Madea's Big Happy Family opens April 22. I've heard that sometimes Madea's lines as written aren't always the way they end up coming out. Is that always the case?
It is! I tell you, man, I put the costume on and I become possessed. Whatever the spirit of my grandmother and aunts and cousins, they all come through her. A lot of times they're spur-of-the-moment things, things that happen in the moment that I didn't even know was coming. As much as I hate playing the character, it works pretty well.
Why do you hate playing the character?
Oh my God. Being in Georgia in a fat suit, and wig and makeup, in the middle of summer? The physicality of it is no fun.
Were you ever nervous about being an actor in front of people?
No. I was very nervous about Madea. I had an actor who didn't show up, and I had to go on as Madea, but it was just a quick little scene that people would just see, and get off the stage. But since the actor didn't show up, I was on stage for two hours in that costume. That's the most I've ever been afraid.
Has Madea changed much over the years?
She doesn't have her pistols any more. She doesn't have the pot smoking any more. You know what I did? I realized how many children were paying attention, so I wanted to her to be a little more responsible. So in that sense, she's changed. But for the most part, she's pretty much stayed true to the same old pain in the ass.
In 2010 you toured with the stage version of Madea's Big Happy Family and released two movies. I wonder not only why you work so hard, but HOW you work so hard.
I don't know what happened to me early on, but I've gotten used to working at a brutal pace, and I enjoy it. I love the excitement of it. I love the fact that I've got all these people working for me, and if I'm sitting around at home, twiddling my thumbs, saying "Enough is enough," a lot of people aren't going to be working. So they keep me going. There are about 400 employees here when we're up, fully staffed, running a few things at once, so I definitely feel a sense of responsibility for all of them. And if I'm away for too long or taking too much time off, I feel a sense of guilt.
Was there a time when you realized how rich you were, or reached a new level? What did you do?
I don't know about being rich, but I knew something had changed when I was going to a play on Broadway with Oprah and Tina Turner. And Oprah went out there first, and people were screaming, "Oprah, Oprah, Oprah!" And Tina went out and they were screaming, "Tina, Tina, Tina!" And I went out and there were like two people saying, "Tyler!" And I thought, "Something's changing here!"
Or this is what was so great. I got nominated for an MTV Movie Award, so I decided to go. And when you step out of the car, they say, 'Ladies and Gentlemen, Tyler Perry!" And I step out of the car, and there's all these photographers there and one of the photographers goes "Click." "Can you move? Jessica Simpson's coming through."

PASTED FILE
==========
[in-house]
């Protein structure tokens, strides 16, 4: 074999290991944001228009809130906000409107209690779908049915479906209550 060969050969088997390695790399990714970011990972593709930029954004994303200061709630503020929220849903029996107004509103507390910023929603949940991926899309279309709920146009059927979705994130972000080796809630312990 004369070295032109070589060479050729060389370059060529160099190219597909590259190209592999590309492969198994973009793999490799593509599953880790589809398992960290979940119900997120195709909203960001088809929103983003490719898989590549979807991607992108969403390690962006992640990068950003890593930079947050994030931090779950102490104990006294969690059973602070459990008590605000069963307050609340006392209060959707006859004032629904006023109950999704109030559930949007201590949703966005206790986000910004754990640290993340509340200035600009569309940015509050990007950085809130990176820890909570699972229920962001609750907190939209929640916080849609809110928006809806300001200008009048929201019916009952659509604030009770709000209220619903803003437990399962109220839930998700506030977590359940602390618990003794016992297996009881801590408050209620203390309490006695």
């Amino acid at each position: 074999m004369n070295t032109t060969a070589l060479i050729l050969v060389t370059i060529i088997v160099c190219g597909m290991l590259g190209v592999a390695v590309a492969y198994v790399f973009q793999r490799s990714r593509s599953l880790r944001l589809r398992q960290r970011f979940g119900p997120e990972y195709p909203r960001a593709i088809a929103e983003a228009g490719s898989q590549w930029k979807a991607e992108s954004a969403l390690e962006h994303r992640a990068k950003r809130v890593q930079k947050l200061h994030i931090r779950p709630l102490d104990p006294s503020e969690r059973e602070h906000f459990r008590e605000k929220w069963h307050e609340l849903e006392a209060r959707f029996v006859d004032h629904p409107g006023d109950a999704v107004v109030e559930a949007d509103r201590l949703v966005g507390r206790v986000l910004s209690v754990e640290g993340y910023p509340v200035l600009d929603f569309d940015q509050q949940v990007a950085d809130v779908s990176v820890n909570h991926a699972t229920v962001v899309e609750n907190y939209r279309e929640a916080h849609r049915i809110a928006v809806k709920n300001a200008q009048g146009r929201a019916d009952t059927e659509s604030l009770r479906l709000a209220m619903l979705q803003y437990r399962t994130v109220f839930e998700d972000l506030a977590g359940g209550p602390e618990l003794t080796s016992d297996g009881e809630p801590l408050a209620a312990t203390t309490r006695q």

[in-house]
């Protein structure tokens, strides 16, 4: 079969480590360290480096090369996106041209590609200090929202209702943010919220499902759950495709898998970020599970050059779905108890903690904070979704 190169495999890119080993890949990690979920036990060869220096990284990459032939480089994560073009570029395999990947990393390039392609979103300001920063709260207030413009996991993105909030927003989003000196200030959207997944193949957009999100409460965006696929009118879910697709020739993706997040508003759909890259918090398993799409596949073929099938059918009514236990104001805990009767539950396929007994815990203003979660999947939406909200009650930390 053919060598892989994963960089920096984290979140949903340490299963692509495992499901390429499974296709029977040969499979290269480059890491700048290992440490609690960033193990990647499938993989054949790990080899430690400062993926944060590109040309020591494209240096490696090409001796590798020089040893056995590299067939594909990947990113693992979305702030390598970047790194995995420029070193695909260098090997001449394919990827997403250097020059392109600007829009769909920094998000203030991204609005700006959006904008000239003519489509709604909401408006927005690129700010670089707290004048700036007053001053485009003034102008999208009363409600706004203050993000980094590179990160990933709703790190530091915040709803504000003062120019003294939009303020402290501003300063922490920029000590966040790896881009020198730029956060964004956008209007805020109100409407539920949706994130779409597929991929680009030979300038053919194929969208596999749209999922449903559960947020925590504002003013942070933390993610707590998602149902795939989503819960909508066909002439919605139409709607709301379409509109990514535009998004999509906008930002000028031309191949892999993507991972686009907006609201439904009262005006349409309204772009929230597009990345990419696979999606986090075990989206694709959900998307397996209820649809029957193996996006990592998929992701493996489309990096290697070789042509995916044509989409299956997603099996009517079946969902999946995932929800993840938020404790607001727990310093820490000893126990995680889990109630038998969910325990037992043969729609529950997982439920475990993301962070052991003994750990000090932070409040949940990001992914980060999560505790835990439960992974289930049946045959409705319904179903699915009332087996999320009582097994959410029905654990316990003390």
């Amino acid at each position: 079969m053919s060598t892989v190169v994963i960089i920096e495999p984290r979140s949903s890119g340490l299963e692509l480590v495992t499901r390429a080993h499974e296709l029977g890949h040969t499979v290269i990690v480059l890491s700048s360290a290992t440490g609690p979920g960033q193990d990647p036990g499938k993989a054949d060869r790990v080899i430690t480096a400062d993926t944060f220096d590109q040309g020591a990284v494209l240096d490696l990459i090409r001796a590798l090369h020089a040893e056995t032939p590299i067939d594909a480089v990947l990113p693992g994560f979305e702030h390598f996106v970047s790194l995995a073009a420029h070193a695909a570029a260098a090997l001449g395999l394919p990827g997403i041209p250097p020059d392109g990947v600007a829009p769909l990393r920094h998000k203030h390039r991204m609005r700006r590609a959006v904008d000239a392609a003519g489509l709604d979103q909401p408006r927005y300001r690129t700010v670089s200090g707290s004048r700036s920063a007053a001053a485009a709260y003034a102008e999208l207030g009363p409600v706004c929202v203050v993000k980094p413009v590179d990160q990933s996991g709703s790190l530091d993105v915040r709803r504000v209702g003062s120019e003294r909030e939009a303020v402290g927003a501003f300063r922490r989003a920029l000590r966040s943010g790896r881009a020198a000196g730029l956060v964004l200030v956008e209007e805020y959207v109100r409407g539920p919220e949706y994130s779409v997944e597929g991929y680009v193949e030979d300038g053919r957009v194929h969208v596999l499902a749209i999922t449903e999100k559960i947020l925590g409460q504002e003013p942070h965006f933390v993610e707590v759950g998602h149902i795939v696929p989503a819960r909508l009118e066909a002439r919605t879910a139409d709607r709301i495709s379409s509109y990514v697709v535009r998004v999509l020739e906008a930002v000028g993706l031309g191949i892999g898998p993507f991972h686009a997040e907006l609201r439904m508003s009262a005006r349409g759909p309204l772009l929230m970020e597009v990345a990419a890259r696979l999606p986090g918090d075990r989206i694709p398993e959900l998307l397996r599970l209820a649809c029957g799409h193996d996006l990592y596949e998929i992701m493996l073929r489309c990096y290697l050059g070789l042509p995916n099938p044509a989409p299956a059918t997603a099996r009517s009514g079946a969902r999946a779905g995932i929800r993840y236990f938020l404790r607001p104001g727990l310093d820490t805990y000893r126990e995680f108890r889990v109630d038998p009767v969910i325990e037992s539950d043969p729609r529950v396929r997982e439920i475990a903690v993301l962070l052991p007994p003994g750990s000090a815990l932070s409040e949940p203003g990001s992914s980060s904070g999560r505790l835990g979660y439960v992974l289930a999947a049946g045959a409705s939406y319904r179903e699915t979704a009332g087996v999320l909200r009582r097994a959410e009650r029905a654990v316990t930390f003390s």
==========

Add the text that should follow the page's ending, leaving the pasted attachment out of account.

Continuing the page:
When do you have a sense that you're making a difference, and your message is getting out there?
My message board is my lifeline. There's a million messages on there, they are not filtered, they are positive, 99.9 percent of them, of people saying how their lives have been touched and changed. So that's how I know I'm on the right track, that's how I know what matters.
As a culture, we're not people who go to therapy, or can afford therapy in general. "House of Payne" addressed diabetes and eating right and exercise, things that are plaguing us as a people and a society. Being able to do it, on such a level as that? That's pretty incredible.
Because here's the thing — if you look at everybody else who has tried [to present a positive message], it doesn't work the same. If Madea does a sex education class, which I've been thinking about doing, a sex education video to play at schools, I kid you not — I think it would clearly make a difference. Because people will laugh, they'll joke, they'll enjoy it, but they'll get the message.
In For Colored Girls, you had the subplot with Janet Jackson's husband, who's on the down-low, and I was wondering if, having that character, you might be inclined to have more gay characters in your stories, because it seems like there hasn't been that many up until then.
The new one I'm writing there now, Good Deeds, there's a character in there who's gay. He's just a regular guy. People are people. We're all people, our own experience, gay, straight, black, white, we all share the same experience. This character is estranged from his family because of his choices in life — not because he's gay, but because he's chosen not to pursue the family business.
Why do you stay in Atlanta?
I love the South, I love the feel of it. I love people telling me the truth. You know, in Hollywood, people don't tell you the truth. Here? It's like, "Tyler, we didn't like that movie." Listen, I got cussed out so bad getting' on the freeway up here, this woman trying to run me off the road. She was just cussin' and cussin' and cussin', and I looked over and she saw who I was, and it was like [SILENT GASP FACE!].
You'll be starring as Alex Cross in a film that you didn't write or direct. Have you ever played much in shows you haven't written?
No, I haven't. Kenny Leon won't hire me.